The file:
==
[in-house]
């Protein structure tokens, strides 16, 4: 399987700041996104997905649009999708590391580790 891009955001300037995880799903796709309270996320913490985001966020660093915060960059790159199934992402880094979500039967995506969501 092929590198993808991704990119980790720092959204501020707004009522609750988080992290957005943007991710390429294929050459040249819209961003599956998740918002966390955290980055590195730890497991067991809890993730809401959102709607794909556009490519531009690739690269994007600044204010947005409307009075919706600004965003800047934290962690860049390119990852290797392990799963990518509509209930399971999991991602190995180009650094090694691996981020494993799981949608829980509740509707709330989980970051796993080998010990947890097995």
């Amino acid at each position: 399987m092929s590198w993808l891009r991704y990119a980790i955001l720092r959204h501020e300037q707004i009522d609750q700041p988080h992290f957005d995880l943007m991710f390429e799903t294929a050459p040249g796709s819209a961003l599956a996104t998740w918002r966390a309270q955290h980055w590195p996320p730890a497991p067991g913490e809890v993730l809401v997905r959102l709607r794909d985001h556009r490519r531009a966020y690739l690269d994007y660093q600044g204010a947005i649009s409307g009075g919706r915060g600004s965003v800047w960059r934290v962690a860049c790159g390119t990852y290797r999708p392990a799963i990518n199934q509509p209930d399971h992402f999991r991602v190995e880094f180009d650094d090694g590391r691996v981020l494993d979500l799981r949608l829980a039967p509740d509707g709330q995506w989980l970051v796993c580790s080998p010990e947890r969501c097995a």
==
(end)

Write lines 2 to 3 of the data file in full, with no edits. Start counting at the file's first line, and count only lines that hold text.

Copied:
């Protein structure tokens, strides 16, 4: 399987700041996104997905649009999708590391580790 891009955001300037995880799903796709309270996320913490985001966020660093915060960059790159199934992402880094979500039967995506969501 092929590198993808991704990119980790720092959204501020707004009522609750988080992290957005943007991710390429294929050459040249819209961003599956998740918002966390955290980055590195730890497991067991809890993730809401959102709607794909556009490519531009690739690269994007600044204010947005409307009075919706600004965003800047934290962690860049390119990852290797392990799963990518509509209930399971999991991602190995180009650094090694691996981020494993799981949608829980509740509707709330989980970051796993080998010990947890097995």
């Amino acid at each position: 399987m092929s590198w993808l891009r991704y990119a980790i955001l720092r959204h501020e300037q707004i009522d609750q700041p988080h992290f957005d995880l943007m991710f390429e799903t294929a050459p040249g796709s819209a961003l599956a996104t998740w918002r966390a309270q955290h980055w590195p996320p730890a497991p067991g913490e809890v993730l809401v997905r959102l709607r794909d985001h556009r490519r531009a966020y690739l690269d994007y660093q600044g204010a947005i649009s409307g009075g919706r915060g600004s965003v800047w960059r934290v962690a860049c790159g390119t990852y290797r999708p392990a799963i990518n199934q509509p209930d399971h992402f999991r991602v190995e880094f180009d650094d090694g590391r691996v981020l494993d979500l799981r949608l829980a039967p509740d509707g709330q995506w989980l970051v796993c580790s080998p010990e947890r969501c097995a």